Feeling good about yourself will help you turn managing your health from a burden to a blessing. Make time to be happy and live your fullest life.
Take some time to review your achievements in the previous month. Even if you weren’t perfect, your review will spot ways to do better next year.
Each month, we will post a guide to each month’s theme with examples of ways to carry it out.
Why a system?
Many people see their health as something that is tracked in a doctor’s office. But studies have shown that most of your health — up to 80 percent— is set by other factors. These include your income, education, employment, your relationships and access to healthy food, and health habits.
This means you can change your outlook on health. Though some illness comes without warning, much of our health is within our control.
AdventHealth’s CREATION Life principles teach that people who believe they are in control over their own lives are healthier and live longer.
Moreover, creating a system helps you make the most of your medical appointments — and gives you goals to reach toward during the months in between.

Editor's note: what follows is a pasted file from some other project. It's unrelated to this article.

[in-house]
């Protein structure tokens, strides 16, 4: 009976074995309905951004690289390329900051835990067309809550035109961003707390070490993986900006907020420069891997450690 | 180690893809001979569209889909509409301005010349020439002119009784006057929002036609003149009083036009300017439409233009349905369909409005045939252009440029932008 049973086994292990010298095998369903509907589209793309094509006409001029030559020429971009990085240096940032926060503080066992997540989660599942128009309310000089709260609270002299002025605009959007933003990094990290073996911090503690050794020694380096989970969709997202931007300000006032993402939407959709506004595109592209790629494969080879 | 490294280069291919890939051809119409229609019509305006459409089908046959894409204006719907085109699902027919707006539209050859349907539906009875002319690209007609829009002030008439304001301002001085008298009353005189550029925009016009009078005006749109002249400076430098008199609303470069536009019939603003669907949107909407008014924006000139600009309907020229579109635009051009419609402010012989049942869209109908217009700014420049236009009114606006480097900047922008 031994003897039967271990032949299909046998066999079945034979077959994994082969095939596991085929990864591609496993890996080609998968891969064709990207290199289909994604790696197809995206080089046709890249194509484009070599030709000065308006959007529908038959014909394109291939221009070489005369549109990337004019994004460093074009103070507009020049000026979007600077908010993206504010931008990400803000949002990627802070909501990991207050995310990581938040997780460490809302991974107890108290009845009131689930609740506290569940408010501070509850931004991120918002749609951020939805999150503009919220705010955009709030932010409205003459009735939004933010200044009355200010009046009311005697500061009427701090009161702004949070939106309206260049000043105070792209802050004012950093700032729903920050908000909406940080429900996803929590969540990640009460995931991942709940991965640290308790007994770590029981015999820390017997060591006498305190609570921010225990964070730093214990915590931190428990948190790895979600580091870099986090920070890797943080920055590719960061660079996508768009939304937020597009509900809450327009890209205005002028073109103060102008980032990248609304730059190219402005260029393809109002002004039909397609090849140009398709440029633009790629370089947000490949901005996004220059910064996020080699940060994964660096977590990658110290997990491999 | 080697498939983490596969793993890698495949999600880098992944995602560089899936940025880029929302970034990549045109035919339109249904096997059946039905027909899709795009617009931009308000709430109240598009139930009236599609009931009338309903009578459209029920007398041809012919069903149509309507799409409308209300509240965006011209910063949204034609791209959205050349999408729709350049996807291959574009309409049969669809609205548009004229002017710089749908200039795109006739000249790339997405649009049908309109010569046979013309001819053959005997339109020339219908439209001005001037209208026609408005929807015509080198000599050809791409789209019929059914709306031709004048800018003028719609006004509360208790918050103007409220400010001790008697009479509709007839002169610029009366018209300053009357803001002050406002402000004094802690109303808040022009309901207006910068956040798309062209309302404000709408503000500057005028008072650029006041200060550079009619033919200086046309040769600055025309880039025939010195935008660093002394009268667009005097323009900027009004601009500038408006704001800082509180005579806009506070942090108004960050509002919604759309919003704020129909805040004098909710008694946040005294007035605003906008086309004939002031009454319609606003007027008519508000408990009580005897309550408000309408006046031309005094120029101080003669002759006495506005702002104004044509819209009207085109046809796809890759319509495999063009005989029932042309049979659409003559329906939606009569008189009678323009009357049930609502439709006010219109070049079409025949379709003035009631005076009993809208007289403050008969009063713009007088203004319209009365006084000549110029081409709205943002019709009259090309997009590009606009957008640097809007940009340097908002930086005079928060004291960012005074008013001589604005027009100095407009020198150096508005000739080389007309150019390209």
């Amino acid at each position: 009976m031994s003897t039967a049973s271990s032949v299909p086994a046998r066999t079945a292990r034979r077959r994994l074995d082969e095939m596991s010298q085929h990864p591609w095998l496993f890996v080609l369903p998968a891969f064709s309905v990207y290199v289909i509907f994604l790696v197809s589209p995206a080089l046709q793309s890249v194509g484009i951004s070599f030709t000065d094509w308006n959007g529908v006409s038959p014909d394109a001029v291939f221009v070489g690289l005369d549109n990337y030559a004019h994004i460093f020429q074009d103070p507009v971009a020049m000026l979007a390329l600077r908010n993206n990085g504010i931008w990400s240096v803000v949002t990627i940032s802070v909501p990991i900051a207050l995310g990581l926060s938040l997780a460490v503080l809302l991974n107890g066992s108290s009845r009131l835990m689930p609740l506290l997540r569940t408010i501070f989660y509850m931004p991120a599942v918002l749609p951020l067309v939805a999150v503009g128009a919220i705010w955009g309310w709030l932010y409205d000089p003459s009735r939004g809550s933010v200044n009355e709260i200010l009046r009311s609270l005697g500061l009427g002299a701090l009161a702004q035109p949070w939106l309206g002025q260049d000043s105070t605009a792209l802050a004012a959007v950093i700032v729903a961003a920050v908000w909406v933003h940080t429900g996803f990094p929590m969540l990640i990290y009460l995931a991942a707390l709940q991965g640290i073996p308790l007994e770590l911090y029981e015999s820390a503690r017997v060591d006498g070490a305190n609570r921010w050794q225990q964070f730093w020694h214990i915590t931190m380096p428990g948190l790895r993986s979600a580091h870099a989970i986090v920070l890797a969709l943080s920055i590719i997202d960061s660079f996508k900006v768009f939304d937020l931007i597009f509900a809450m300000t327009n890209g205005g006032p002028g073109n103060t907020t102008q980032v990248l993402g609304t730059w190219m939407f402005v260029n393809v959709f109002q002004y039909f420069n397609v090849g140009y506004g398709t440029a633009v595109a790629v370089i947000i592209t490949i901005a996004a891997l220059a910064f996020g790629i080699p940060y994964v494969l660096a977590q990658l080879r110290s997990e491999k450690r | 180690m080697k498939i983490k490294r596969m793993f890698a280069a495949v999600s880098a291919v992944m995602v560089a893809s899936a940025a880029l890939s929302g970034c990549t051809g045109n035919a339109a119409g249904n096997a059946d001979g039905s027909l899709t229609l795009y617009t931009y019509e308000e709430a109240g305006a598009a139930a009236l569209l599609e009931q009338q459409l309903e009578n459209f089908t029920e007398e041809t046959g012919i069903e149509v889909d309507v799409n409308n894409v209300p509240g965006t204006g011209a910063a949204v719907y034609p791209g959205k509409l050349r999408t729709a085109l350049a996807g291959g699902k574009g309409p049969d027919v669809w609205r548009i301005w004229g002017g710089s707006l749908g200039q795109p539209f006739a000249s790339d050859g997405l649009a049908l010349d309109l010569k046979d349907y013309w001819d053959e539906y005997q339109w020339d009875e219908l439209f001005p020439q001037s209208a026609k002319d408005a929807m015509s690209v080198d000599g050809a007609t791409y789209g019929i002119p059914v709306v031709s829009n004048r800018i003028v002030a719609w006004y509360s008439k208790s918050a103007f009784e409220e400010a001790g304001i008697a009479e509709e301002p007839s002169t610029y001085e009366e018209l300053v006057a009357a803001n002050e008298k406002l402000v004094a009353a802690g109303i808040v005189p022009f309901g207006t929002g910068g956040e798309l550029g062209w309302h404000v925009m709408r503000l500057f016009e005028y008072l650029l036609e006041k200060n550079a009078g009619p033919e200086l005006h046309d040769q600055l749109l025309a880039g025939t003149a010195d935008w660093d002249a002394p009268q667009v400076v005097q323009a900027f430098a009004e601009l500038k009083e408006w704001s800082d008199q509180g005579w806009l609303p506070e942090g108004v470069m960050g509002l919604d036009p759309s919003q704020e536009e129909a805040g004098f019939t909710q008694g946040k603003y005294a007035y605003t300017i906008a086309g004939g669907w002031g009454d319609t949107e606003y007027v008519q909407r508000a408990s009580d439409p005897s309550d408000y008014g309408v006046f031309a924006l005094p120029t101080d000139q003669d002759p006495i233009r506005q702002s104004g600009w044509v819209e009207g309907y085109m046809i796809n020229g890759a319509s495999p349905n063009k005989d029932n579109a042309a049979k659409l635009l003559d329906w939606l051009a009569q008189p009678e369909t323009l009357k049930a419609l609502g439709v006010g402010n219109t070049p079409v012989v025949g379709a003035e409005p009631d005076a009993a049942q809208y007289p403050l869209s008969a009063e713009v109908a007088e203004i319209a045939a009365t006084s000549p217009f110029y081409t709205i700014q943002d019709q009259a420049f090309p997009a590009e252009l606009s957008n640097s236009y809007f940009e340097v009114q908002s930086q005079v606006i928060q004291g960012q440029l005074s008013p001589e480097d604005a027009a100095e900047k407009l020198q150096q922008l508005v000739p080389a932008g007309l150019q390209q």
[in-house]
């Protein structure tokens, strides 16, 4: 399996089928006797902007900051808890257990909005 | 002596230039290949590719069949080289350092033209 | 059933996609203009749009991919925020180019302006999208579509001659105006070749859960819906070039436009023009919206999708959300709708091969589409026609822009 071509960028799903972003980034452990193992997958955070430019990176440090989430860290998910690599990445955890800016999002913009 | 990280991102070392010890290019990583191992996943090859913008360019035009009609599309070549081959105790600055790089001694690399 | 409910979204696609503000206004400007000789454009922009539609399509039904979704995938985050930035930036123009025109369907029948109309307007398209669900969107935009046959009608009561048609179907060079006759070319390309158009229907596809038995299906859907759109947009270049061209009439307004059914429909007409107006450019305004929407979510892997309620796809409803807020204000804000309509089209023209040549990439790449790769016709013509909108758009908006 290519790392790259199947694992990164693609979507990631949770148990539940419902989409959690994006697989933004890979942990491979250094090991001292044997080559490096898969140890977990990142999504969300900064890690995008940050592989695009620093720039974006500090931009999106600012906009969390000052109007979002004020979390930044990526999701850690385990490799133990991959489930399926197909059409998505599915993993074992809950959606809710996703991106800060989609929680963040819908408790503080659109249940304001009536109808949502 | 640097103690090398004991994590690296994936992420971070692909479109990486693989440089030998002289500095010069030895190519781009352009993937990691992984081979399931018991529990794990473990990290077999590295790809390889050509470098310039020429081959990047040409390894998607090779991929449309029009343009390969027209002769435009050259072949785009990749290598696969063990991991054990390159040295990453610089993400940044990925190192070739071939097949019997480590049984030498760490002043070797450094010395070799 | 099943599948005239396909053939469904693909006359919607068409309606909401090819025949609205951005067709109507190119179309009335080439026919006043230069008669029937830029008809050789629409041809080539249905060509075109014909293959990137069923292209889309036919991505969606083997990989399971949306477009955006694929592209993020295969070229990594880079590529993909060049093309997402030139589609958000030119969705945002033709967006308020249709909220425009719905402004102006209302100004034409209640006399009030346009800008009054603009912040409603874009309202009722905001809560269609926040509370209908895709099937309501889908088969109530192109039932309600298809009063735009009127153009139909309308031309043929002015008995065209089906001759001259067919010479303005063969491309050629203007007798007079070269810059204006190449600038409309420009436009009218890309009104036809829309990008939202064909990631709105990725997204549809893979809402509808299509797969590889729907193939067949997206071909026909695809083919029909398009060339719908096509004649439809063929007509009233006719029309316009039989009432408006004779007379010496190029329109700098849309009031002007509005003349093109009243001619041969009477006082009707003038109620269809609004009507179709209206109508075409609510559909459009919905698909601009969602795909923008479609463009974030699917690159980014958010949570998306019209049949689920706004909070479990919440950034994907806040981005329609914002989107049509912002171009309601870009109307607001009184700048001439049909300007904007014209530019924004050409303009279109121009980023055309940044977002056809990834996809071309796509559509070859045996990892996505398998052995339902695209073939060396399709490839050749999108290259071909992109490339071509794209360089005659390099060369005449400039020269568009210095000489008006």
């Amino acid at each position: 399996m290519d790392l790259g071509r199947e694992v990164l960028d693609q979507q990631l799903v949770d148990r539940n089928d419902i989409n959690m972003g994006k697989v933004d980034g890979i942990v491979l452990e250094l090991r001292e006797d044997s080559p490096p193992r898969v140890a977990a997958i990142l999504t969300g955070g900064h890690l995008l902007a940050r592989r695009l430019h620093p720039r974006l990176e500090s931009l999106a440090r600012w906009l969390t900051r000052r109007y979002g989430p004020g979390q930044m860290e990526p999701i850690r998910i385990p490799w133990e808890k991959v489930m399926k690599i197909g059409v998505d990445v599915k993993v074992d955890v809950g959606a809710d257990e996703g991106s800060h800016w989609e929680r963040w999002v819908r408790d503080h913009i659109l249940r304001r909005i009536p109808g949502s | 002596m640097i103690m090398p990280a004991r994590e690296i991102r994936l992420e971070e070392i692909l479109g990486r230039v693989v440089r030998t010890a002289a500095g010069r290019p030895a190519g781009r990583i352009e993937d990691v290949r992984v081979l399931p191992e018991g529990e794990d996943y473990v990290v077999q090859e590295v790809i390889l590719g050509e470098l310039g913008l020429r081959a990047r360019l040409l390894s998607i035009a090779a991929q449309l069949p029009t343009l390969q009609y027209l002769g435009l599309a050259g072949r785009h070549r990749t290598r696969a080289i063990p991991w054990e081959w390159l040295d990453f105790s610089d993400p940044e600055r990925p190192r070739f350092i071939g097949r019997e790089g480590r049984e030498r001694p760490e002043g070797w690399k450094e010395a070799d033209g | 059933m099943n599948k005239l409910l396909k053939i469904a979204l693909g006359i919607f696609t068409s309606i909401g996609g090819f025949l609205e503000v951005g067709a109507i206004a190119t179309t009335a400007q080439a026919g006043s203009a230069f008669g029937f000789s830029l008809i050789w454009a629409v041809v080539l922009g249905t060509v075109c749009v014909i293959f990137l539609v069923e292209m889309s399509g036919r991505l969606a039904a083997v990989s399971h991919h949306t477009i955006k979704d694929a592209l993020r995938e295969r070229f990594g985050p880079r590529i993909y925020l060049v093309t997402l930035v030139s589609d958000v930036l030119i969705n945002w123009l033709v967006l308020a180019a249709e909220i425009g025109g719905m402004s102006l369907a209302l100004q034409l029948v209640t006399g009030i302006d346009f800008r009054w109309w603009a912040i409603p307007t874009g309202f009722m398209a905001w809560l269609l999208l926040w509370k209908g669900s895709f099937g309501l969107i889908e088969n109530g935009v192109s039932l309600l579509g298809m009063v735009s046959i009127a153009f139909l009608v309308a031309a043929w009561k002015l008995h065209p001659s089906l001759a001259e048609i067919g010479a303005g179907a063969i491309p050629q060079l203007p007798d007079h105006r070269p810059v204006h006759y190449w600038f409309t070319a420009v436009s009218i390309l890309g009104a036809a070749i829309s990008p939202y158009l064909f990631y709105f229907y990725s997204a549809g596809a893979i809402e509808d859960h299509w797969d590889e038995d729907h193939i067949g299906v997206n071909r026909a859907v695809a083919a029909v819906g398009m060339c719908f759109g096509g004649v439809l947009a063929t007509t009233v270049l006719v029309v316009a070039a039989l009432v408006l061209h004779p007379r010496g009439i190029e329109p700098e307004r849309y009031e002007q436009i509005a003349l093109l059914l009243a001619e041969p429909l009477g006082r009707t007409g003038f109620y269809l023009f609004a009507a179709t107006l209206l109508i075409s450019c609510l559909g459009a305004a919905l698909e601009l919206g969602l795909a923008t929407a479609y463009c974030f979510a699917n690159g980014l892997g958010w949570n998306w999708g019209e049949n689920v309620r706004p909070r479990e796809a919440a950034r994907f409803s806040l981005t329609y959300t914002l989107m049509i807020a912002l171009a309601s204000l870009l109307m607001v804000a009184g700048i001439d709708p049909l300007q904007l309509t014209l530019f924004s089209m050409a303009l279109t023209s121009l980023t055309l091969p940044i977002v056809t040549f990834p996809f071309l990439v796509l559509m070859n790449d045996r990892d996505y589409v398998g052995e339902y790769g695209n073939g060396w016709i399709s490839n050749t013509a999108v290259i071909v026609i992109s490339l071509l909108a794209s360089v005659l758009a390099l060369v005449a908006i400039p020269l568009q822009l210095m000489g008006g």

Finding a partner in whole health
Dr. Laird has plenty of personal experience in personal improvement. Above her home computer, she keeps a copy of “10 Secrets to Success.” With tips such as “How You Think is Everything,” “Take Action” and “Be Persistent and Work Hard,” the paper is a reminder of the value of continuous improvement.
“It reminds me of the value of naming the challenge, identifying steps in a difficult process, and ultimately finding the oft-untapped potential of renewed effort,” Dr. Laird says.
Remember to check back here for updates as we walk you through tips to make the most out of each month’s theme. And if you miss a month, don’t worry: Even Franklin wrote that his task gave him “more difficulty than I had imagined.”
Dr. Laird is a board-certified geriatrician with more than 20 years of experience who can partner with you to take control over your health. She provides specialty consultation for those 65 years and better. Consider calling to schedule an appointment about an area of your health you want to discuss in depth.
Her team at Centre for Senior Health in Winter Park is focused on getting to know both their patients and the caregivers so critical to their quality of life. Start planting seeds now, as even small efforts will pay off once you begin to see your health as something you can control.